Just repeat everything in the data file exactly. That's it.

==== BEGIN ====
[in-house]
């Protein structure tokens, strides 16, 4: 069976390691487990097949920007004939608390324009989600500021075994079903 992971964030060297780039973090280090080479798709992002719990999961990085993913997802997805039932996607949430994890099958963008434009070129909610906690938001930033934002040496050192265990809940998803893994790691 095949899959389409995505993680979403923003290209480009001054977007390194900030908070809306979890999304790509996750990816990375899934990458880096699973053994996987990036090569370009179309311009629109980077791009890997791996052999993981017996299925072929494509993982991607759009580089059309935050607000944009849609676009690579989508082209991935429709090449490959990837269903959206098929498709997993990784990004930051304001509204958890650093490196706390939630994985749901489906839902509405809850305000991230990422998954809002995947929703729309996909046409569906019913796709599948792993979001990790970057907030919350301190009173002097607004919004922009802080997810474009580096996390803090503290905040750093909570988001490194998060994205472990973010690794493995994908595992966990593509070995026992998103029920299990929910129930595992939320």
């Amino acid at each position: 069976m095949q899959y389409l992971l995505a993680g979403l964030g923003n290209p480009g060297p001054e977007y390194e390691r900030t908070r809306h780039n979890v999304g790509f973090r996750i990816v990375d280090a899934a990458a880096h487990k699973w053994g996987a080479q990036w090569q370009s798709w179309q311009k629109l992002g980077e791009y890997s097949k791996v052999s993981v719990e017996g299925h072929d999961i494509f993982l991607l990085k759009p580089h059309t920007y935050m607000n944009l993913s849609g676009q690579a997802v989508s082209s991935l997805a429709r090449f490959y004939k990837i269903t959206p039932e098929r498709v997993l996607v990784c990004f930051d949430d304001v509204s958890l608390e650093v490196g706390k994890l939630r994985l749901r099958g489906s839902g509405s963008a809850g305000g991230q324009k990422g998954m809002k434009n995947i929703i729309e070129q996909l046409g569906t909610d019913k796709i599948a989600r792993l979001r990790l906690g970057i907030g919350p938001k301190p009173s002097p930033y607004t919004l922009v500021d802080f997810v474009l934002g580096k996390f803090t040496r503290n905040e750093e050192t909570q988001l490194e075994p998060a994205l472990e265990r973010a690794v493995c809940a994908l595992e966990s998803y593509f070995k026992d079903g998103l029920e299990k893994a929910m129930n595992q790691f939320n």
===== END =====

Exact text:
[in-house]
């Protein structure tokens, strides 16, 4: 069976390691487990097949920007004939608390324009989600500021075994079903 992971964030060297780039973090280090080479798709992002719990999961990085993913997802997805039932996607949430994890099958963008434009070129909610906690938001930033934002040496050192265990809940998803893994790691 095949899959389409995505993680979403923003290209480009001054977007390194900030908070809306979890999304790509996750990816990375899934990458880096699973053994996987990036090569370009179309311009629109980077791009890997791996052999993981017996299925072929494509993982991607759009580089059309935050607000944009849609676009690579989508082209991935429709090449490959990837269903959206098929498709997993990784990004930051304001509204958890650093490196706390939630994985749901489906839902509405809850305000991230990422998954809002995947929703729309996909046409569906019913796709599948792993979001990790970057907030919350301190009173002097607004919004922009802080997810474009580096996390803090503290905040750093909570988001490194998060994205472990973010690794493995994908595992966990593509070995026992998103029920299990929910129930595992939320």
């Amino acid at each position: 069976m095949q899959y389409l992971l995505a993680g979403l964030g923003n290209p480009g060297p001054e977007y390194e390691r900030t908070r809306h780039n979890v999304g790509f973090r996750i990816v990375d280090a899934a990458a880096h487990k699973w053994g996987a080479q990036w090569q370009s798709w179309q311009k629109l992002g980077e791009y890997s097949k791996v052999s993981v719990e017996g299925h072929d999961i494509f993982l991607l990085k759009p580089h059309t920007y935050m607000n944009l993913s849609g676009q690579a997802v989508s082209s991935l997805a429709r090449f490959y004939k990837i269903t959206p039932e098929r498709v997993l996607v990784c990004f930051d949430d304001v509204s958890l608390e650093v490196g706390k994890l939630r994985l749901r099958g489906s839902g509405s963008a809850g305000g991230q324009k990422g998954m809002k434009n995947i929703i729309e070129q996909l046409g569906t909610d019913k796709i599948a989600r792993l979001r990790l906690g970057i907030g919350p938001k301190p009173s002097p930033y607004t919004l922009v500021d802080f997810v474009l934002g580096k996390f803090t040496r503290n905040e750093e050192t909570q988001l490194e075994p998060a994205l472990e265990r973010a690794v493995c809940a994908l595992e966990s998803y593509f070995k026992d079903g998103l029920e299990k893994a929910m129930n595992q790691f939320n």